Highwoods Properties hopes to begin next phase of development at Innsbrook in 2013
- September 18, 2012
By Paula C. Squires
The first phase of development for a new, urban feel at Innsbrook Corporate Center could begin next year if Henrico County moves on a rezoning application next month.
Paul W. Kreckman, vice president for Highwoods Properties Inc. in Richmond, told a gathering Tuesday of the Greater Richmond Association for Commercial Real Estate (GRACRE) that Highwoods is ready to proceed with developing the first phase of 40 acres, as a model of sorts, for what would be a new mixed-use product in the suburban office park.
“We hope to receive the rezoning by the end of the year. I would hope by next year we could start building on that part of the property,” Kreckman told about 170 real estate professionals who turned out for a GRACRE meeting at the Country Club of Virginia in Richmond.
Kreckman and Sidney Gunst Jr., president of Innsbook Associates LLC and the developer behind Innsbrook when it began 30 years ago, shared information and commentary on Innsbrook Next, the tagline for the next generation of development for the region’s second largest employment center. About 22,000 people work at the center off West Broad Street in the Short Pump corridor.
Henrico County amended its land use plan in September 2010 to allow a mixed-use designation in the Innsbrook corridor. Raleigh-based Highwoods, a real estate investment trust and one of the center’s largest property owners, has submitted a rezoning application for mixed uses on 40 acres that will come before the county’s planning commission on Oct. 11. If the commission recommends approval, the application would then move to the Board of Supervisors for a vote at its meeting on Nov. 13. However, if the commission defers action, the application probably wouldn’t come before the board until 2013.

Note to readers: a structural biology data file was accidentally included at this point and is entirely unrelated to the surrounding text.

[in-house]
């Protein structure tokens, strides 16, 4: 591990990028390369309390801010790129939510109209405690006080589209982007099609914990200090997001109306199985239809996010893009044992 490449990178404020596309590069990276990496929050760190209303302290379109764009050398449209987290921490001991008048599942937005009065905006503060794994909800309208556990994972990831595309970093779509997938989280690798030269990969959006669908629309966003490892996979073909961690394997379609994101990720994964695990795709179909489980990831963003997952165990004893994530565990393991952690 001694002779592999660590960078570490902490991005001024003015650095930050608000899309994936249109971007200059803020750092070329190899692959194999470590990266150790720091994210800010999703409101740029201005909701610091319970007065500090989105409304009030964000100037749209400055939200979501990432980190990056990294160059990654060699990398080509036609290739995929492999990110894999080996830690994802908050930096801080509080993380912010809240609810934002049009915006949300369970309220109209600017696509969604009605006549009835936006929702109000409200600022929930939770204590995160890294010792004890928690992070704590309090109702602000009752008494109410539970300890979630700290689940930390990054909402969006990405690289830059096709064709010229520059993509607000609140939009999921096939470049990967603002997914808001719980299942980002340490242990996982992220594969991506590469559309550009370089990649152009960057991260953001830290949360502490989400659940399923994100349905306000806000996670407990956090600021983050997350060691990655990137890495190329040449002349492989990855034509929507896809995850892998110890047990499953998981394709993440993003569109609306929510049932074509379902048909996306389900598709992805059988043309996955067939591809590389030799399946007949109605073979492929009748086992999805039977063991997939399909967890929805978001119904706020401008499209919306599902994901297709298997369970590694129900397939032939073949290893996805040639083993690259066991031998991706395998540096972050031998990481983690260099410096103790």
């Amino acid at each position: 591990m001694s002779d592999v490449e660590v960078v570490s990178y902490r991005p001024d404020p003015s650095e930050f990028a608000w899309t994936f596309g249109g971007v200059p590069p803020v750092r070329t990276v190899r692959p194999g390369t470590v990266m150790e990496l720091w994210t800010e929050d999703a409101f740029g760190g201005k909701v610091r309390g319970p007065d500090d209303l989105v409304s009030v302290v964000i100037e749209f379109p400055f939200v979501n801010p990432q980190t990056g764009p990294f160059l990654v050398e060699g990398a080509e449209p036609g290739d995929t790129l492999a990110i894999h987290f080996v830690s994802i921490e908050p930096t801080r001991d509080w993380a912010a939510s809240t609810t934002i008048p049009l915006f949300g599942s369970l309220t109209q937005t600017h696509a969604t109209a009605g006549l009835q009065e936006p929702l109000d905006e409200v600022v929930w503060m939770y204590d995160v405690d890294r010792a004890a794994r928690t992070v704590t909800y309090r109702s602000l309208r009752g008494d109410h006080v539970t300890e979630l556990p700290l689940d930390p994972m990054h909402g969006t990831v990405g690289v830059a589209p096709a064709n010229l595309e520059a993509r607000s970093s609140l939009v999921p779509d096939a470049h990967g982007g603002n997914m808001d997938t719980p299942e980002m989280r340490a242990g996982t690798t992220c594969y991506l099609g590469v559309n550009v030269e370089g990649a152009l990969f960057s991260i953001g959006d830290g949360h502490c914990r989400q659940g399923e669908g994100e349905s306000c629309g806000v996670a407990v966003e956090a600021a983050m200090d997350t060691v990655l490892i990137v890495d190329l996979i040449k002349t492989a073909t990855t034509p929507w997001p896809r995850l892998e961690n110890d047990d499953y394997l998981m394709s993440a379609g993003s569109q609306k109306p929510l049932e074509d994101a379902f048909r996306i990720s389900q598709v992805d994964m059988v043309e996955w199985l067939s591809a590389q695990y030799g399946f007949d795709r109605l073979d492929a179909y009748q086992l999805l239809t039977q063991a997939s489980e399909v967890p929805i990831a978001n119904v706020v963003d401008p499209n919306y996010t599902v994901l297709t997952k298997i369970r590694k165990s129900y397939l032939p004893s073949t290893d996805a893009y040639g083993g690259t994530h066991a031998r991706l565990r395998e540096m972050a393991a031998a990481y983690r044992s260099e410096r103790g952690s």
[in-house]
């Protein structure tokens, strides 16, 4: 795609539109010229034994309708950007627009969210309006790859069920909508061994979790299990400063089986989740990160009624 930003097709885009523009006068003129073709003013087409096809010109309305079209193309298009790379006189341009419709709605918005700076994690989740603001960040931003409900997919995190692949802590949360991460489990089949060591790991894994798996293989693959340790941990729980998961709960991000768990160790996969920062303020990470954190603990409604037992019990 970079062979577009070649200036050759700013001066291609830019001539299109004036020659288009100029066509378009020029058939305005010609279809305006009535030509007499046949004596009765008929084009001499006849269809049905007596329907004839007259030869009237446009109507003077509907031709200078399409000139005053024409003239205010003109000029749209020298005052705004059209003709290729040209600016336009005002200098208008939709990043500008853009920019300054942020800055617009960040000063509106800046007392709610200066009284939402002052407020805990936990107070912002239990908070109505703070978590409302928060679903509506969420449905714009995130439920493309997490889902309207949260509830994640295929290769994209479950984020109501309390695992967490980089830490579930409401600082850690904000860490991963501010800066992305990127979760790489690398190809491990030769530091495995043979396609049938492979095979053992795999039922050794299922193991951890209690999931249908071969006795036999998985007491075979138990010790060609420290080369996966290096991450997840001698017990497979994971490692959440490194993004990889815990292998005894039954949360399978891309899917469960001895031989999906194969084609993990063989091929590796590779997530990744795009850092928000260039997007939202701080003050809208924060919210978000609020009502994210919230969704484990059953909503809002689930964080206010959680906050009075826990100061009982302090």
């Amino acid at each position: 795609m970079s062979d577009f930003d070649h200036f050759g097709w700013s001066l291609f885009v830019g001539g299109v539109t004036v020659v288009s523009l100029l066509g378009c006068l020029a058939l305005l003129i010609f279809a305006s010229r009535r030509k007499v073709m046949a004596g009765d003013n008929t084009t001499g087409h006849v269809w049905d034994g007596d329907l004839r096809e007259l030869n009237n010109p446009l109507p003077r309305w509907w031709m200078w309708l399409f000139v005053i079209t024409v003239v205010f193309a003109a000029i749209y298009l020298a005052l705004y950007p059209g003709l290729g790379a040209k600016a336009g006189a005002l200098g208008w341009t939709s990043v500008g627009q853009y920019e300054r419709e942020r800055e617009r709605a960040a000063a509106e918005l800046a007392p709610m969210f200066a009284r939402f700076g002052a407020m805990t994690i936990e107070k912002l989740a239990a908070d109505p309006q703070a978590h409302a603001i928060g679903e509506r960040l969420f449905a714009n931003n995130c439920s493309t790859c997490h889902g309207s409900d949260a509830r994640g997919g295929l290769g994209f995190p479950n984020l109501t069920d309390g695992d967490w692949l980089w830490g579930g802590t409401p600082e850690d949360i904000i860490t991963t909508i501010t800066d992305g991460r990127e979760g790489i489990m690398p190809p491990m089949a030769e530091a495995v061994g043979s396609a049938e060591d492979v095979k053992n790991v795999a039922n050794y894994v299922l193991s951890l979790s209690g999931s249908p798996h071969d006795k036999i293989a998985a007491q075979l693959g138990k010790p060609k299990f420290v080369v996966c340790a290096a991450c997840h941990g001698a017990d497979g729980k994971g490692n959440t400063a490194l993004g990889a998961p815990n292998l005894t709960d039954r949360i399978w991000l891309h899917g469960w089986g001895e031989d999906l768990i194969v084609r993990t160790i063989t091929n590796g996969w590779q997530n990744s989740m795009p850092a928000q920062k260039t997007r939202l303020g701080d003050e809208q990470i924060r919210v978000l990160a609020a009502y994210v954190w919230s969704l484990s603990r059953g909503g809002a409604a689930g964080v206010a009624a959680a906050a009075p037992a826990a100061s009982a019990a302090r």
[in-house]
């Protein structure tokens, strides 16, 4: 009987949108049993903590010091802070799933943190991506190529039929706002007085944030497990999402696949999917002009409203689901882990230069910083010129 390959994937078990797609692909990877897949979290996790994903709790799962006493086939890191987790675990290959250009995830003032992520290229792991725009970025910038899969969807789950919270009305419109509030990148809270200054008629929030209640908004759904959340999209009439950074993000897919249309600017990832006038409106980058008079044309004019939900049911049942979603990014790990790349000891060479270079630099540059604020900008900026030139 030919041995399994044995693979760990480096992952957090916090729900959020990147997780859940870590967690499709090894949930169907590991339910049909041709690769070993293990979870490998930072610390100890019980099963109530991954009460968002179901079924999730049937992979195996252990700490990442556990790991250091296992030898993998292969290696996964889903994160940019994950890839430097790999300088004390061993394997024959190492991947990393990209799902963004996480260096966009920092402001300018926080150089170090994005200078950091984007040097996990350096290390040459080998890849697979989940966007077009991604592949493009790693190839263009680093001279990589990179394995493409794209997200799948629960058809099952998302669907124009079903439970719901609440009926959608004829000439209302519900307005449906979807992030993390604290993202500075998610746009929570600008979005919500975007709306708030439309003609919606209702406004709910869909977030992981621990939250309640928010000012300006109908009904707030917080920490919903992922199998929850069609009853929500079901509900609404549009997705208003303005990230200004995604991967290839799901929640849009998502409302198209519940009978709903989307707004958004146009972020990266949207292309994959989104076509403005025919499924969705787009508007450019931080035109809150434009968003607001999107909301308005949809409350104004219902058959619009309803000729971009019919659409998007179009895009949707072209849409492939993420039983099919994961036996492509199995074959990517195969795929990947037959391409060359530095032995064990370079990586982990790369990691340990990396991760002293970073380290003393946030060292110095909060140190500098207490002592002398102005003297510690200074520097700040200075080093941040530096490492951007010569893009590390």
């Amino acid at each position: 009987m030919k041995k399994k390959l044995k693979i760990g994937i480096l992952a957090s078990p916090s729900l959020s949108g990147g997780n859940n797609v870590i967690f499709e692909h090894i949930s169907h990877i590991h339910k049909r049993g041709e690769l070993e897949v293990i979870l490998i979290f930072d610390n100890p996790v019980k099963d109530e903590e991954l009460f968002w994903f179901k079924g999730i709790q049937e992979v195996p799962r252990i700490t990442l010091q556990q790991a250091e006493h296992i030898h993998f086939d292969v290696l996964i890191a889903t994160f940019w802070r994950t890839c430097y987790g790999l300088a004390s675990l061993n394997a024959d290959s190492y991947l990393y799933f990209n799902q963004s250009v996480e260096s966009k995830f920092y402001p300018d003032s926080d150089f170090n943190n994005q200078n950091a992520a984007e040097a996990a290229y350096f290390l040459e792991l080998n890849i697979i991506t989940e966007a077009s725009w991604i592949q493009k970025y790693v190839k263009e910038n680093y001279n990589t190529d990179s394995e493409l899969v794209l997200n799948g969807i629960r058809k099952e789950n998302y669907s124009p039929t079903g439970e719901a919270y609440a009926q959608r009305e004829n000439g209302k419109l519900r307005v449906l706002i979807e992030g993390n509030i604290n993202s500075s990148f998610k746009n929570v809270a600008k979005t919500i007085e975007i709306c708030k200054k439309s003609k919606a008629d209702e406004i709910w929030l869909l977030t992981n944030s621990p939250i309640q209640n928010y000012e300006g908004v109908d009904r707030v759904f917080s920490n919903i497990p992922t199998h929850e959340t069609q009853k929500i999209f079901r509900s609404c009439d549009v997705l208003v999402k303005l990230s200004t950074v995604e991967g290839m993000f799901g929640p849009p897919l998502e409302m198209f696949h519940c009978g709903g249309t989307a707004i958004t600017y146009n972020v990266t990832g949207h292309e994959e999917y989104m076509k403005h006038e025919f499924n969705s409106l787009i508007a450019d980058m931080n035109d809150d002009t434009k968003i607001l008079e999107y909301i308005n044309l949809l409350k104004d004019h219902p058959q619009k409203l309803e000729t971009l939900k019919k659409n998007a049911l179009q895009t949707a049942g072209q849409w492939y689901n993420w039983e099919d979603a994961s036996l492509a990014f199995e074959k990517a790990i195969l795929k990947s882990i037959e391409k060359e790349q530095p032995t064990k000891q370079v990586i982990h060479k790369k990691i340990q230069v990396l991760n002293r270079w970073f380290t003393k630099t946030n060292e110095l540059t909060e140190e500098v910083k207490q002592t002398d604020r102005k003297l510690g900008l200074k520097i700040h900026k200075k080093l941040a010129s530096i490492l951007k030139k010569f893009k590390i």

According to the commission’s office, the application seeks 2.3 million square feet of development that could include residential, office and retail. Of that development, up to 50 percent, or about 1.16 million square feet, would be residential, in keeping with Henrico’s preference to balance commercial/residential growth at a 50/50 ratio.
Overall, Highwoods wants to rezone 188 acres over the next 20 to 25 years, as part of plans that call for an additional 3.5 million square feet of office space, 415,000 square feet of retail and restaurant space, up to 1,000 hotel rooms and 6,000 apartments and condominiums. The idea is to create a walkable environment where people could work, live, shop, and play.
Kreckman said the company has been working closely with the county, community groups and business owners in Innsbrook. While some surrounding property owners have concerns about the denser development, others are excited about the plan and want to become more integrated with Innsbrook. “The business community is excited,” he added, “and has come up with some interesting ideas about the new social aspects.”
The transition from suburban to mixed use would include a new grid system of public and private roads, five urban villages and the retention of Innsbrook’s lakes and green spaces. “It’s not high-rise development, but it is closer development,” Kreckman said. “It would bring things closer together in a more urbane type of development.”
Some of the new development would be done on what is now parking space, enabling Innsbrook to use current infrastructure. “What we have going for us is a great location and lots of infrastructure,” said Gunst. “Spread the infrastructure, use the property 24/7, and make the numbers work.”
Asked how parking garages would be financed since Henrico does not allow tax incremental financing ―used by many commercial developers ― Kreckman said the private sector would have to shoulder the cost for garages.